When Tivo’s Not Enough

I love my Tivo. It’s a beauty. It’s an original Tivo Series 3 HD video recorder with dual tuners. It has two cable cards in the back, as well as an antenna input for the digital HD antenna in my attic. The picture quality is amazing, the Tivo software is second to none, and even the little “ploop” sound effect makes me happy when navigating the menus. It’s a work of art.

However, even with dual tuners, there are times when the Tivo alone isn’t enough. Somehow, all four major networks have conspired against me this season. Two nights a week, we want to watch/record more than two shows at once. It’s a weird perfect storm of programming, where ridiculously long episodes of American Idol and Dancing with the Stars (sorry, ladies… I’m happily married) conflict with Bones and 24 and Scrubs and, yes, The Biggest Loser (Is it me? Perhaps.).

Therefore, I had to come up with something else. We only have one TV in the house, so getting another cable box or Tivo wasn’t an option. “Dancey Show,” as I affectionately call it to my wife, isn’t worth buying another TV and Tivo. And sadly, there are still some shows that you can’t buy on iTunes or reasonably stream from a computer to a TV. However, I still have my wonderful AppleTV connected to my beautiful TV set, so I got to thinking.

I’ve heard much about Elgato’s EyeTV tuner stick for the Mac. It is basically a USB thumb drive-type device that has a coaxial cable input on one side and a USB connection on the other. You plug your cable into it, plug the stick into a Mac, and presto! You’ve got a new TV in the house, capable of receiving all standard programming from the cable company, as well as unscrambled Clear QAM digital signals. That means I just turned my iMac into a part-time HD television with Tivo capabilities.

Better still, the EyeTV software has built-in presets for handling your recorded shows. I can set recordings individually or by a Tivo-esque season pass, and then I can tell EyeTV what to do with the shows after they’re recorded. For example, whenever EyeTV finishes recording a fabulous! episode of Dancey Show, it automatically converts the show into a high-quality .mov file specifically tailored to the AppleTV. Then, it instantly moves the show into iTunes on my computer, which then syncs to my AppleTV in my den. The result? A beautiful HD-quality episode of Dancey Show magically appears on my AppleTV, enabling us to enjoy the dramatic ensembles of ABC’s finest constumers.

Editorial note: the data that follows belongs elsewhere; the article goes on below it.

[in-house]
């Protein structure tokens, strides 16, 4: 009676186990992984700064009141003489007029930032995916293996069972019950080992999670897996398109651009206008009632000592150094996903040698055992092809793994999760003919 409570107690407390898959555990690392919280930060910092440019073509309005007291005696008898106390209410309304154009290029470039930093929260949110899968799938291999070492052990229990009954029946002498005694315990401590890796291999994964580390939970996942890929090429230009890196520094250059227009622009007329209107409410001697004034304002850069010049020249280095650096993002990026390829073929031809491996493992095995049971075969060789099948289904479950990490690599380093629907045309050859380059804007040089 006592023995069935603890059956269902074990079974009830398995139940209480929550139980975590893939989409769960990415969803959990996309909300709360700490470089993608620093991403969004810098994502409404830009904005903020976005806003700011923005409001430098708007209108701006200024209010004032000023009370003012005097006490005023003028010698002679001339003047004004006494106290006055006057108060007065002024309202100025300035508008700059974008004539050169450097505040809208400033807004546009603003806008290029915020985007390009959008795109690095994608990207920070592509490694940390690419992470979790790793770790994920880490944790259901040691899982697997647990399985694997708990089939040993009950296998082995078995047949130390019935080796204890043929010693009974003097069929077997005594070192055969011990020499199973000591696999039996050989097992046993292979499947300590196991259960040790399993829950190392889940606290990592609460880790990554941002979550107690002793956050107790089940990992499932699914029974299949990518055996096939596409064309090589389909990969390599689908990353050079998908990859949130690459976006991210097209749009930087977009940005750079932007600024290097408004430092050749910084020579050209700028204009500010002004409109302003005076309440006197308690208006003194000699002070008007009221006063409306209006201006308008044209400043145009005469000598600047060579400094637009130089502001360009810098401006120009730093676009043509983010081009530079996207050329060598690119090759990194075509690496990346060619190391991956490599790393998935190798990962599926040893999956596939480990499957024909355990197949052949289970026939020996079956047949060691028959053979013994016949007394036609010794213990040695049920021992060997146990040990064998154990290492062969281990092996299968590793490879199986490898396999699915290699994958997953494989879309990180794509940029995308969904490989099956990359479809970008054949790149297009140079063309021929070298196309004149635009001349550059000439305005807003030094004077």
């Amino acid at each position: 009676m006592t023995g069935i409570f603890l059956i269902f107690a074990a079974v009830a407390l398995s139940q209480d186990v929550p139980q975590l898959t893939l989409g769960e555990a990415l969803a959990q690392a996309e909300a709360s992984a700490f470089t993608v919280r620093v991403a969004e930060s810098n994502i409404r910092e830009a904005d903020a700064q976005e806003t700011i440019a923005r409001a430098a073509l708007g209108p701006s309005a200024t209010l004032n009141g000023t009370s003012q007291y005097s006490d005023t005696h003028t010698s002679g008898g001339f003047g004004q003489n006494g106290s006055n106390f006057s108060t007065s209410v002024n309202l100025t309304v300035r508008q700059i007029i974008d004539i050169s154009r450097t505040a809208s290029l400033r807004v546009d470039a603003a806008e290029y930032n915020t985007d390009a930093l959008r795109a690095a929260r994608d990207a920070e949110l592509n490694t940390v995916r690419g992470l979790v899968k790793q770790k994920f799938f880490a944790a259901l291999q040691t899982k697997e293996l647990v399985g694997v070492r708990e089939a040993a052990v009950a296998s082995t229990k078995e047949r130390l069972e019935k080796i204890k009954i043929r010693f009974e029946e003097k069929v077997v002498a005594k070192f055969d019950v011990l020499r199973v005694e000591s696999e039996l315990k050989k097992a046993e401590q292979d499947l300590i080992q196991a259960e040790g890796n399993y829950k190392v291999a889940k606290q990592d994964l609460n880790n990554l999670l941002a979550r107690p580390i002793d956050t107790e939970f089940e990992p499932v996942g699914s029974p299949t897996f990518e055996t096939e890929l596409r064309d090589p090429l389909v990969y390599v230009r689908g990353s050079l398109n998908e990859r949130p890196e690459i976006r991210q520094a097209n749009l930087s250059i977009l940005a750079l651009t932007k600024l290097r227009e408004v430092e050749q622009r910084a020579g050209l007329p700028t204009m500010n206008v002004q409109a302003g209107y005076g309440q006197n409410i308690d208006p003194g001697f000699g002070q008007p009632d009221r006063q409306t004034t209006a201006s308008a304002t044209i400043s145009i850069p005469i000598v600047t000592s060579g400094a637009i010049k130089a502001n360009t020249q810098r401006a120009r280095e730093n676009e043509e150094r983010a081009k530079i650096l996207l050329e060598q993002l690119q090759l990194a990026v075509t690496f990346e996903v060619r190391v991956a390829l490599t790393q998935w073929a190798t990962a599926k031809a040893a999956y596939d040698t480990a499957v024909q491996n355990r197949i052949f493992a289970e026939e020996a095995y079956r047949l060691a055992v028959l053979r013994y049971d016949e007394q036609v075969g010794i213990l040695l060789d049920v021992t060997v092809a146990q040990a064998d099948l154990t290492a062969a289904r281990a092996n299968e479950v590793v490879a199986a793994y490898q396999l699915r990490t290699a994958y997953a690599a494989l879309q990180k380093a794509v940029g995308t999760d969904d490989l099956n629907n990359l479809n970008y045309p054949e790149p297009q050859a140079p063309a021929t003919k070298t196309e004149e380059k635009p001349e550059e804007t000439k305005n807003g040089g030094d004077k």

For a more manly example, I also have it set to record Hannity on Fox News Channel every night at 11:00pm. While I sleep, EyeTV records the show, encodes it into a specific iPhone format, and moves it into iTunes. So, when I sync my iPhone before work each morning, I automatically have last night’s episode of Hannity’s sharp wit and conservative tongue lashings for my lunch-time viewing pleasure.

EyeTV won’t cure cancer and it won’t make my daughter sleep more than three hours at a time, but it does meet a need. If you need to supplement your DVR capabilities, or if you want to get rid of the TV altogether, EyeTV offers a great feature set and fantastic quality, all for a single $130 outlay with no annual service contracts or subscriptions.

Learn more about Elgato’s EyeTV in this demo, available at elgato.com.

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3 Responses to When Tivo’s Not Enough

  1. Eric says:

    The other solution to your problem, slightly less technical: watch less TV.

    :p

    Definitely cool setup though, I think it would take me longer than $130 worth of time to write the scripts necessary to do what that thingie does.

  2. Troy says:

    I especially like the iPhone format conversion. I’ve piddled around with free converters trying to rip DVDs to iPhone format and for whatever reason I can’t seem to get anything to work. Maybe it’s because the DVDs are copy protected. *shrug*

  3. […] server. It doesn’t replace my Tivo by any stretch of the imagination, and although I do have Elgato’s EyeTV Hybrid TV tuner stick on my iMac upstairs, I love my Tivo too much to do away with it. It does its job […]

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